One of the texts in question... "The People's History of the United States" by Howard Zinn. Try reading it first. It is an 'alternate account' of American History. When other texts purposefully leave out the dark side of history, Zinn attempts to fill in those gaps. It's amazing what gets left out when the 'winning side' writes the history book. Zinn attempts to provide more of the story in a well studied, well written historical perspective that you really can't find especially in the classroom.
  • Problems
    Only 25% of adults have college degrees. Seems like something he should've worked on and it also explains why he went after unions so that he can bring more low paying jobs to the state for the uneducated 75% who continue to vote republican. While I will commend him for trying to open the doors for more to become teachers he one problem wih this theory or push is just because one is knowledgeable in a topic doesn't mean they have the ability to teach it in a way others can or will Understand It which is another problem.
  • http://academeblog.org/2013/07/19/the-historians-cited-by-mitch-daniels-denounce-him/
    See this: http://academeblog.org/2013/07/19/the-historians-cited-by-mitch-daniels-denounce-him/
  • What is right?
    Would I rather have a liberal or a conservation teaching my children? Democrat or Republican? I don't really care about their political opinions and I sure as heck don't think they should be sharing them with my children. What I hope my children's teachers do is teach effectively and instill in them a desire to learn more; regardless of the course or subject matter. I understand how hard it is to capture the attention of today's youth (I teach Sunday School to teenagers), but there are teachers that do it and we desparately need more. Thanks to all you teachers who seek to connect with their students instead of just to teach from a lesson plan.
  • Always turn political
    There is such polarity that everything must be either liberal or conservative. It is very unfair to state that all teachers and our education system stinks. There are many great, passionate teachers. Likewise, there are some bad ones that for whatever reason, hung around long enough and now they have tenure. And don't forget the students; they must want to learn. I have two kids, went through the same schools with many of the same teachers. One wanted to learn and be a great student and one didn't. Well, one is highly successful and one isn't while the aptitude tests when they were young were similar. I like Mitch a lot. I have a hard time defending what he was doing here. We should all have strong principles to stand on. We shouldn't chastise or belittle those to don't share those views. And we certainly shouldn't rejoice that someone "has finally died".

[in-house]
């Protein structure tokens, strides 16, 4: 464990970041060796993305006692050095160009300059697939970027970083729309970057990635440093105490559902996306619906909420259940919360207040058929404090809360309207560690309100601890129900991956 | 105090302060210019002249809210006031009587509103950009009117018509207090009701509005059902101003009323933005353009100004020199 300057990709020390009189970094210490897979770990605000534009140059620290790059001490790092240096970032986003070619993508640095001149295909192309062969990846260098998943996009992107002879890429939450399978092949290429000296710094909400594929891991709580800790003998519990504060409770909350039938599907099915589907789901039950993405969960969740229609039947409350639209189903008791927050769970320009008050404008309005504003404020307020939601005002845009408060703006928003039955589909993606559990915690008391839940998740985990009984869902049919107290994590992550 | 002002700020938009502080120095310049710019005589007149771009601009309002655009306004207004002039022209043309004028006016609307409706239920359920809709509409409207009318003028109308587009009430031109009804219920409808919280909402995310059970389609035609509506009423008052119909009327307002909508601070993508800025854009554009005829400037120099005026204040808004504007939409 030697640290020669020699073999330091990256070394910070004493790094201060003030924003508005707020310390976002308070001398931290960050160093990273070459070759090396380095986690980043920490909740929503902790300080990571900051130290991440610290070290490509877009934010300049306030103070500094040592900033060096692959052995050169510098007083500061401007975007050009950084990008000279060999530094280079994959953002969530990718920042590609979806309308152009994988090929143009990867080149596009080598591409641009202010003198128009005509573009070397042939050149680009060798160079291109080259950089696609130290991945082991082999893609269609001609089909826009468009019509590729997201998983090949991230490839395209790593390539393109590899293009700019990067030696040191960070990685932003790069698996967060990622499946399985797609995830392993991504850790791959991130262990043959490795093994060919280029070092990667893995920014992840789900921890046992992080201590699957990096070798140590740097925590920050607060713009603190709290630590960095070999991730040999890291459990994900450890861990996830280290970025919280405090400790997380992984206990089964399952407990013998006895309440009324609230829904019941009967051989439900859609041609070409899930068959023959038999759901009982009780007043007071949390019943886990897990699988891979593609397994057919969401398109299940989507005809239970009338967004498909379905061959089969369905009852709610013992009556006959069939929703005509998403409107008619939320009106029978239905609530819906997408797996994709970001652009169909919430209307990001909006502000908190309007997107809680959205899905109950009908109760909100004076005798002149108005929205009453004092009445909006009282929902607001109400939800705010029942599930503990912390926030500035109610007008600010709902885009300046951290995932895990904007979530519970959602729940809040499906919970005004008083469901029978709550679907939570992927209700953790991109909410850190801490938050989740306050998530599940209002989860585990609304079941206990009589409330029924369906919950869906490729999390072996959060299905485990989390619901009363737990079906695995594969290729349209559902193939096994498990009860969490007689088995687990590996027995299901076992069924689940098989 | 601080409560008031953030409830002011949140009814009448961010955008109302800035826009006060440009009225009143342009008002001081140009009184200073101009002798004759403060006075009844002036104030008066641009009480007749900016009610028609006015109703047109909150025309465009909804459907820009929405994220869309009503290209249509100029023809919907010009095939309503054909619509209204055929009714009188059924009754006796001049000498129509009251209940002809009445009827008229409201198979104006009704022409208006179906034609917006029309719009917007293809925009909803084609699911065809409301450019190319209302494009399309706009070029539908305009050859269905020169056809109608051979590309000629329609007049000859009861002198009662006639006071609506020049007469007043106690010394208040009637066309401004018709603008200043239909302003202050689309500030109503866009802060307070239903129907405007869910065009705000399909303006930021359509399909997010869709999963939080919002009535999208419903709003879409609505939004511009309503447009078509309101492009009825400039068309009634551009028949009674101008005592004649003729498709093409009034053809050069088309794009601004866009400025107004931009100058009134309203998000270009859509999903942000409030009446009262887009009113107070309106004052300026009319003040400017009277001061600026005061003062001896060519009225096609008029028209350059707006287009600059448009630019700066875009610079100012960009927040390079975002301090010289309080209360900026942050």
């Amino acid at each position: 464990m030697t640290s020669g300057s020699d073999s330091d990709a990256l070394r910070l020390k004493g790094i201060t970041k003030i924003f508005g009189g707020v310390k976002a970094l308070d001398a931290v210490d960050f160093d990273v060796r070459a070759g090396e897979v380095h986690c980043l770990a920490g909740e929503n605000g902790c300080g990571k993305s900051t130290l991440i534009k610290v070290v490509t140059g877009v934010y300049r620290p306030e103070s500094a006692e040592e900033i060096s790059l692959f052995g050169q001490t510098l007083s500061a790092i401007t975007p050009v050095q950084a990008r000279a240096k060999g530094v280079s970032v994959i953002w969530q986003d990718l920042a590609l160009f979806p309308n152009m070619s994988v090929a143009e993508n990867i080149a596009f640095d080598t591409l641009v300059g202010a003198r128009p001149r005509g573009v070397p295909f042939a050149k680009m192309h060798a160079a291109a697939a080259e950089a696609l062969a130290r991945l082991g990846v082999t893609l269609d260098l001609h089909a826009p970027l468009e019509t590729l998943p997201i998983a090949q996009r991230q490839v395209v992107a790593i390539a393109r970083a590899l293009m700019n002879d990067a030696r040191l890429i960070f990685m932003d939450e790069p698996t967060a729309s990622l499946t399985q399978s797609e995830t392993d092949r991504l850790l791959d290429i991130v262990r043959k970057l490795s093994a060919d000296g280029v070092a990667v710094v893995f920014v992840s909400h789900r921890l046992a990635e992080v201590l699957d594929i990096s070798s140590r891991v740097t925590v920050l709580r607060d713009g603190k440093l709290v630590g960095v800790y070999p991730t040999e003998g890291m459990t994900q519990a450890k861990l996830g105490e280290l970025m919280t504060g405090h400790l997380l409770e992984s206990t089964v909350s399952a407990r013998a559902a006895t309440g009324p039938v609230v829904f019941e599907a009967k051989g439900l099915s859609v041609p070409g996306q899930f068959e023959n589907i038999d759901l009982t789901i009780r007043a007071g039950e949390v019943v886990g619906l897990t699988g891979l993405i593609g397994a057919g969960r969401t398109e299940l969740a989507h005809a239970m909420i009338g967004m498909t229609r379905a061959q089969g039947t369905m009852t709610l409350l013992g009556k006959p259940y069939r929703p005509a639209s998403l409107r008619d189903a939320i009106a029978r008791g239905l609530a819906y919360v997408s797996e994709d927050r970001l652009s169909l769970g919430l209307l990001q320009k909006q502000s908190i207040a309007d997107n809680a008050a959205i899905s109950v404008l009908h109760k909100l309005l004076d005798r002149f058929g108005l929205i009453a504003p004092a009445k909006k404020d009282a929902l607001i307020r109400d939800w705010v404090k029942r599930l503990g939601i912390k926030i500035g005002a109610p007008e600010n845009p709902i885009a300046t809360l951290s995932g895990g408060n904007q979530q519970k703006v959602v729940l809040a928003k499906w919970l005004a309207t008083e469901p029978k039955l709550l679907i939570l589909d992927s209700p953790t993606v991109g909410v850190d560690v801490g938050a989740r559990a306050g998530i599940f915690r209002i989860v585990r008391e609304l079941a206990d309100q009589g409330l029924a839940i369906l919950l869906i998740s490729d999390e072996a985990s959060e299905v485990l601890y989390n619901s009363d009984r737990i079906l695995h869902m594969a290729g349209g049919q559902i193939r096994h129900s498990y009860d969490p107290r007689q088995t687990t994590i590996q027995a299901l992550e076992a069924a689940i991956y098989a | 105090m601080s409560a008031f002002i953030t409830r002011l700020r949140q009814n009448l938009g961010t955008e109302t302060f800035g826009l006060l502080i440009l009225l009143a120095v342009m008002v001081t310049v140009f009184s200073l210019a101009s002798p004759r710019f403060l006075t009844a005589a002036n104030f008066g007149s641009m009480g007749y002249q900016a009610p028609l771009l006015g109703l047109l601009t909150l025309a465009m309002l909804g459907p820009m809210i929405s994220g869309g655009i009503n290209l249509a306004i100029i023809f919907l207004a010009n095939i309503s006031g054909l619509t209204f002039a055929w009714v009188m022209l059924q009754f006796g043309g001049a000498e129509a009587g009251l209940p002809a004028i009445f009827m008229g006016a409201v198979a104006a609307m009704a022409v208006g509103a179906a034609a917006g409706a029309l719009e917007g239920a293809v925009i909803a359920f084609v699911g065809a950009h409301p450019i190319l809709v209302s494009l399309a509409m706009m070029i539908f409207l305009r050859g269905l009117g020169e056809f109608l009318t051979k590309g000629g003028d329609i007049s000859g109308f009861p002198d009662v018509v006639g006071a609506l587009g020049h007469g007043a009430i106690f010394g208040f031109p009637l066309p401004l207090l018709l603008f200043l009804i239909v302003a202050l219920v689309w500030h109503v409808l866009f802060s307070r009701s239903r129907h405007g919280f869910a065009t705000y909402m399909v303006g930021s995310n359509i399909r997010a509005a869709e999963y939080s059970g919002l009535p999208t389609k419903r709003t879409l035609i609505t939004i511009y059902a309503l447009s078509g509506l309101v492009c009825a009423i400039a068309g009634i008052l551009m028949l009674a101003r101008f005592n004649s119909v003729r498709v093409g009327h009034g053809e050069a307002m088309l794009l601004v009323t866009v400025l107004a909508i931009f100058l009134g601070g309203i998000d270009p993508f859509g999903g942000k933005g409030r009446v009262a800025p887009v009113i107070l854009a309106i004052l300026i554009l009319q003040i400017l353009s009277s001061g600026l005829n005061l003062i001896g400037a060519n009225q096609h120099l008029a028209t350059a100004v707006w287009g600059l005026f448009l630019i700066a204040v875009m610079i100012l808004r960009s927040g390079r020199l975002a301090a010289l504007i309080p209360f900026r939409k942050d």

• it makes sense
    I never thought about this much till recently however it does make sense to take people who are proficient in a subject to teach. They would have a better comfort level and probably a better attitude and passion about what they are teaching. My best response is that my son who is in college had an instructor whom he said after the semester-"maybe I would have done better in this class if the instructor acted like she wanted to teach the subject." Passion folks is what drives most of us to do what we do. Maybe it should be that you major in a subject and minor in teaching. !!!
  • Right On
    I commend Daniel's for his thinking. Teachers in the classroom should be experts in the subject their teaching first, and proficient in how to teach second. The opposite looms disaster and our current public education system is proof. Why are football coaches in high school teaching statistics when they don't have the expertise to teach it? The best professors in my college experience were former workers in their respecive fields. Keep up the good work Mitch.
  • teacher education
    College of "education" (teacher training) have always been a disgrace, and have no place in serious universities. The school teachers I've known and to whom I've been exposed, have to a person been universally ignorant and therefore stupid. The damage they've done to generations of children is beyond calculation. One of the half dozen most intelligent people I've known had the advantage of never having seen the inside of a high school.
  • Not news
    This article is not news but rather is inflammatory propaganda. IBJ Editors should be ashamed of causing this. It is just another example of the typical character assassination so often employed by the Left to deflect from the real issue and to try and discredit a person who has proven himself as one of the best Governors of any state in recent history. Or, maybe it is just a slow news period for the "free" press.
  • Mitch is a fool
    There is a reason why Indiana is near the top of the list of states granting college degrees and near the bottom of the list of states with college educated adults. Its the backward thinking of most people in this state that drive the educated away.
  • Wrong!
    You don't TEACH or preach your personal ideology.
  • What?
    From article "discussion about academic freedom" There is a BIG difference between academic freedom and having a teacher push their ideology to students. Do you job of teaching or the State will find a way to fire you.
  • Show (somebody) the money
    Among other disconnects in the governor's philosophy on education, driving math and science majors to teaching is great rhetoric, until you find you're in a profession disrespected by know-it-alls who want to tell you how and what to teach, and pay you like a entry level busboy.